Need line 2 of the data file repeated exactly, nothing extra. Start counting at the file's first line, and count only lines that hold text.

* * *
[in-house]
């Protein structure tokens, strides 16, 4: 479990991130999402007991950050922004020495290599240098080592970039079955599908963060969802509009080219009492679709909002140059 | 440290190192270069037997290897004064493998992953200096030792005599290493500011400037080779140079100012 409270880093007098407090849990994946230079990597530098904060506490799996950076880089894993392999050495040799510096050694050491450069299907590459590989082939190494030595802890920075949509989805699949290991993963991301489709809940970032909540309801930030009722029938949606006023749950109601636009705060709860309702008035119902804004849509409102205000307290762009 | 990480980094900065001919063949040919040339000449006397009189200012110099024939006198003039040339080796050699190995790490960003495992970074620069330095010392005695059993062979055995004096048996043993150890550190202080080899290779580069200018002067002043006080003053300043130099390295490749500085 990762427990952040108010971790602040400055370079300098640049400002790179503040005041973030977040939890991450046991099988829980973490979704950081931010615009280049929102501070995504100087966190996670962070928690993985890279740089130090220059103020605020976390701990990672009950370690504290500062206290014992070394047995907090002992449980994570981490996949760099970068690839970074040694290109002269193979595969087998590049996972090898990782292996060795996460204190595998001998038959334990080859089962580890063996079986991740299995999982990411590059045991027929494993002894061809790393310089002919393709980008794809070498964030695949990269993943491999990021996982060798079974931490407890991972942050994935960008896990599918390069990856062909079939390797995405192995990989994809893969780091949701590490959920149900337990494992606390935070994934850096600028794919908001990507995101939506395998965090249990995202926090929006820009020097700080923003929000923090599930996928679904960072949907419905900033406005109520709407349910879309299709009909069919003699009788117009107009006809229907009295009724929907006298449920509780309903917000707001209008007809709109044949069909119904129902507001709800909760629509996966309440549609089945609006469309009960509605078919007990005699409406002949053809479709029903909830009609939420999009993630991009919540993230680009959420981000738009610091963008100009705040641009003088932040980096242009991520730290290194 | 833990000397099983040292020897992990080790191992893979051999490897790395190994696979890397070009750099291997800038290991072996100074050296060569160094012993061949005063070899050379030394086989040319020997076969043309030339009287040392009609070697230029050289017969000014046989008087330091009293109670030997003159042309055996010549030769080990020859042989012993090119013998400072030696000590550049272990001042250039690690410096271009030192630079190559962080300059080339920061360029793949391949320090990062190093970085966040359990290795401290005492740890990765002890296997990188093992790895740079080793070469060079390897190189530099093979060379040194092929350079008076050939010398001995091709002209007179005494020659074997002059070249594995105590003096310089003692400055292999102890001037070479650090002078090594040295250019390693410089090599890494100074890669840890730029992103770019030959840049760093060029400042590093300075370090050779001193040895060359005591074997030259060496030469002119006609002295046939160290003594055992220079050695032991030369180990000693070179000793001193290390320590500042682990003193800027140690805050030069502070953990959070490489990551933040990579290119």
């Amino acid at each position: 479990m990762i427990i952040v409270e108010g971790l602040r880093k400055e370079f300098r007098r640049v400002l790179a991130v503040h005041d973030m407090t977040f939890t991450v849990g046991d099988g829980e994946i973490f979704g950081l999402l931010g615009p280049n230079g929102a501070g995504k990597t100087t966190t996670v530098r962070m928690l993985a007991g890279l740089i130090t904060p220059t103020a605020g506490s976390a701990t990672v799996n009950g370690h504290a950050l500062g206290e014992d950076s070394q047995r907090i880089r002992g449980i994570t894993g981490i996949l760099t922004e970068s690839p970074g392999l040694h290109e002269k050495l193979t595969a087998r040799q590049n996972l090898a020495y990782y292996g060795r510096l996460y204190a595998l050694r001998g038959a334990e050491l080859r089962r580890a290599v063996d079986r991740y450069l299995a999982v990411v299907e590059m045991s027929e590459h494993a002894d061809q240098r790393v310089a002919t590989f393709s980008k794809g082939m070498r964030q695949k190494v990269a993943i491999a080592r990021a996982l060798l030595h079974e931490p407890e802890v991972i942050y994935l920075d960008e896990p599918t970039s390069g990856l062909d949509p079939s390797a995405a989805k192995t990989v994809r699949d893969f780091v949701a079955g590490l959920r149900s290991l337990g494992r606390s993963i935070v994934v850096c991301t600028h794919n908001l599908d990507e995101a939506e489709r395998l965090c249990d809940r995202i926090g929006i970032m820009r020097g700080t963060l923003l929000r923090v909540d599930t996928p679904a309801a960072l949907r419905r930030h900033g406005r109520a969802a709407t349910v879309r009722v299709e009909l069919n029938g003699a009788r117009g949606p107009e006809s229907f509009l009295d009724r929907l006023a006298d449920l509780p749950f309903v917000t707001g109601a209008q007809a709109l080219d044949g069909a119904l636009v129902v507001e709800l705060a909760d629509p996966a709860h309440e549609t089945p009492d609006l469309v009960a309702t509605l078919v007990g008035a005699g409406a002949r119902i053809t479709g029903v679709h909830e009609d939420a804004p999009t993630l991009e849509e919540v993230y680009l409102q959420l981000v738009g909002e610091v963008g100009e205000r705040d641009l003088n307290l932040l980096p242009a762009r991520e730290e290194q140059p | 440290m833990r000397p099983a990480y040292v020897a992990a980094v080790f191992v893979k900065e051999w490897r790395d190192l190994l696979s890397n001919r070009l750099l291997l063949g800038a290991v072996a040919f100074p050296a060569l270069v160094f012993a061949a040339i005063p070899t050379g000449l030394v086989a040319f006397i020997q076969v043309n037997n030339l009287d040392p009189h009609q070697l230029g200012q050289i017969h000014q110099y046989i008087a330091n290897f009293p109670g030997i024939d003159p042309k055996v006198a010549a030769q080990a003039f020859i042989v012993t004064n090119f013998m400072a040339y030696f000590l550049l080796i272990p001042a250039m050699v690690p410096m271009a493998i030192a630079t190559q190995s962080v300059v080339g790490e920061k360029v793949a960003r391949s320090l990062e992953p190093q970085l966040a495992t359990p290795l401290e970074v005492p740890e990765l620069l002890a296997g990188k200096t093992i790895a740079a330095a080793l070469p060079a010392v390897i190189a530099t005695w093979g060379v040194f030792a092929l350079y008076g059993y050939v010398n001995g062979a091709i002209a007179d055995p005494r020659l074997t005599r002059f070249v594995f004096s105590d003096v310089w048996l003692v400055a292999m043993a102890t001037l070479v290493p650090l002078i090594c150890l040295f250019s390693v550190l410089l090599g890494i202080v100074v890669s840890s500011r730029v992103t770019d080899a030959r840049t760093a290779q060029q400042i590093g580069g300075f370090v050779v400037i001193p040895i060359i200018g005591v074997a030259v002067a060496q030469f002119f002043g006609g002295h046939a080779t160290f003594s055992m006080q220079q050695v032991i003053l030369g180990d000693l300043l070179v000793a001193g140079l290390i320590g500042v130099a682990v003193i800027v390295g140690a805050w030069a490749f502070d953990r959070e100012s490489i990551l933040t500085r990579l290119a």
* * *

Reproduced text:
């Protein structure tokens, strides 16, 4: 479990991130999402007991950050922004020495290599240098080592970039079955599908963060969802509009080219009492679709909002140059 | 440290190192270069037997290897004064493998992953200096030792005599290493500011400037080779140079100012 409270880093007098407090849990994946230079990597530098904060506490799996950076880089894993392999050495040799510096050694050491450069299907590459590989082939190494030595802890920075949509989805699949290991993963991301489709809940970032909540309801930030009722029938949606006023749950109601636009705060709860309702008035119902804004849509409102205000307290762009 | 990480980094900065001919063949040919040339000449006397009189200012110099024939006198003039040339080796050699190995790490960003495992970074620069330095010392005695059993062979055995004096048996043993150890550190202080080899290779580069200018002067002043006080003053300043130099390295490749500085 990762427990952040108010971790602040400055370079300098640049400002790179503040005041973030977040939890991450046991099988829980973490979704950081931010615009280049929102501070995504100087966190996670962070928690993985890279740089130090220059103020605020976390701990990672009950370690504290500062206290014992070394047995907090002992449980994570981490996949760099970068690839970074040694290109002269193979595969087998590049996972090898990782292996060795996460204190595998001998038959334990080859089962580890063996079986991740299995999982990411590059045991027929494993002894061809790393310089002919393709980008794809070498964030695949990269993943491999990021996982060798079974931490407890991972942050994935960008896990599918390069990856062909079939390797995405192995990989994809893969780091949701590490959920149900337990494992606390935070994934850096600028794919908001990507995101939506395998965090249990995202926090929006820009020097700080923003929000923090599930996928679904960072949907419905900033406005109520709407349910879309299709009909069919003699009788117009107009006809229907009295009724929907006298449920509780309903917000707001209008007809709109044949069909119904129902507001709800909760629509996966309440549609089945609006469309009960509605078919007990005699409406002949053809479709029903909830009609939420999009993630991009919540993230680009959420981000738009610091963008100009705040641009003088932040980096242009991520730290290194 | 833990000397099983040292020897992990080790191992893979051999490897790395190994696979890397070009750099291997800038290991072996100074050296060569160094012993061949005063070899050379030394086989040319020997076969043309030339009287040392009609070697230029050289017969000014046989008087330091009293109670030997003159042309055996010549030769080990020859042989012993090119013998400072030696000590550049272990001042250039690690410096271009030192630079190559962080300059080339920061360029793949391949320090990062190093970085966040359990290795401290005492740890990765002890296997990188093992790895740079080793070469060079390897190189530099093979060379040194092929350079008076050939010398001995091709002209007179005494020659074997002059070249594995105590003096310089003692400055292999102890001037070479650090002078090594040295250019390693410089090599890494100074890669840890730029992103770019030959840049760093060029400042590093300075370090050779001193040895060359005591074997030259060496030469002119006609002295046939160290003594055992220079050695032991030369180990000693070179000793001193290390320590500042682990003193800027140690805050030069502070953990959070490489990551933040990579290119």